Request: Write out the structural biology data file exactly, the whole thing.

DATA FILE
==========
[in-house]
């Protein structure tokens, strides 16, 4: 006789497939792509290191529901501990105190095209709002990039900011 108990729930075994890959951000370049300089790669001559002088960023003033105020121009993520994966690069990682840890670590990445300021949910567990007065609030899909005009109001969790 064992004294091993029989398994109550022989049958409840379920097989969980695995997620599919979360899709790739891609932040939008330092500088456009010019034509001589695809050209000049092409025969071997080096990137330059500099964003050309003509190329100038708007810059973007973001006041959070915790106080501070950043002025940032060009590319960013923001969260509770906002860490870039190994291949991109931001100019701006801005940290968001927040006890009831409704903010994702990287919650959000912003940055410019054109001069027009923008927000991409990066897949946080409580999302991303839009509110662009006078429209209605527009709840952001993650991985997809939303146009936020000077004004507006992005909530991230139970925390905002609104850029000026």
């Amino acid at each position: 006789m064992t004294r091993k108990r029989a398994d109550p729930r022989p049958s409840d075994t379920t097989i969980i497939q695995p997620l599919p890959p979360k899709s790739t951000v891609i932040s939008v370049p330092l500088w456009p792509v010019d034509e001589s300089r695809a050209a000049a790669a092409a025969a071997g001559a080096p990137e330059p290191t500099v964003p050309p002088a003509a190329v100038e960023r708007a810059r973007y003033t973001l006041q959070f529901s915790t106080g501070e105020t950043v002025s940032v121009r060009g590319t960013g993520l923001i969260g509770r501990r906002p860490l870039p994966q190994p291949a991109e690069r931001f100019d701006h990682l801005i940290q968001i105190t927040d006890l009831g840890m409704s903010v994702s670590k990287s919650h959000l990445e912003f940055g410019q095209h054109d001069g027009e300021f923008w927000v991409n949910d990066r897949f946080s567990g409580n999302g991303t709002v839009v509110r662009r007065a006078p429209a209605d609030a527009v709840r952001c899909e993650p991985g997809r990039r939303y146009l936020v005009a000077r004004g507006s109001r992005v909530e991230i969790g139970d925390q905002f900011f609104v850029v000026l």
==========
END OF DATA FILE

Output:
[in-house]
């Protein structure tokens, strides 16, 4: 006789497939792509290191529901501990105190095209709002990039900011 108990729930075994890959951000370049300089790669001559002088960023003033105020121009993520994966690069990682840890670590990445300021949910567990007065609030899909005009109001969790 064992004294091993029989398994109550022989049958409840379920097989969980695995997620599919979360899709790739891609932040939008330092500088456009010019034509001589695809050209000049092409025969071997080096990137330059500099964003050309003509190329100038708007810059973007973001006041959070915790106080501070950043002025940032060009590319960013923001969260509770906002860490870039190994291949991109931001100019701006801005940290968001927040006890009831409704903010994702990287919650959000912003940055410019054109001069027009923008927000991409990066897949946080409580999302991303839009509110662009006078429209209605527009709840952001993650991985997809939303146009936020000077004004507006992005909530991230139970925390905002609104850029000026």
């Amino acid at each position: 006789m064992t004294r091993k108990r029989a398994d109550p729930r022989p049958s409840d075994t379920t097989i969980i497939q695995p997620l599919p890959p979360k899709s790739t951000v891609i932040s939008v370049p330092l500088w456009p792509v010019d034509e001589s300089r695809a050209a000049a790669a092409a025969a071997g001559a080096p990137e330059p290191t500099v964003p050309p002088a003509a190329v100038e960023r708007a810059r973007y003033t973001l006041q959070f529901s915790t106080g501070e105020t950043v002025s940032v121009r060009g590319t960013g993520l923001i969260g509770r501990r906002p860490l870039p994966q190994p291949a991109e690069r931001f100019d701006h990682l801005i940290q968001i105190t927040d006890l009831g840890m409704s903010v994702s670590k990287s919650h959000l990445e912003f940055g410019q095209h054109d001069g027009e300021f923008w927000v991409n949910d990066r897949f946080s567990g409580n999302g991303t709002v839009v509110r662009r007065a006078p429209a209605d609030a527009v709840r952001c899909e993650p991985g997809r990039r939303y146009l936020v005009a000077r004004g507006s109001r992005v909530e991230i969790g139970d925390q905002f900011f609104v850029v000026l």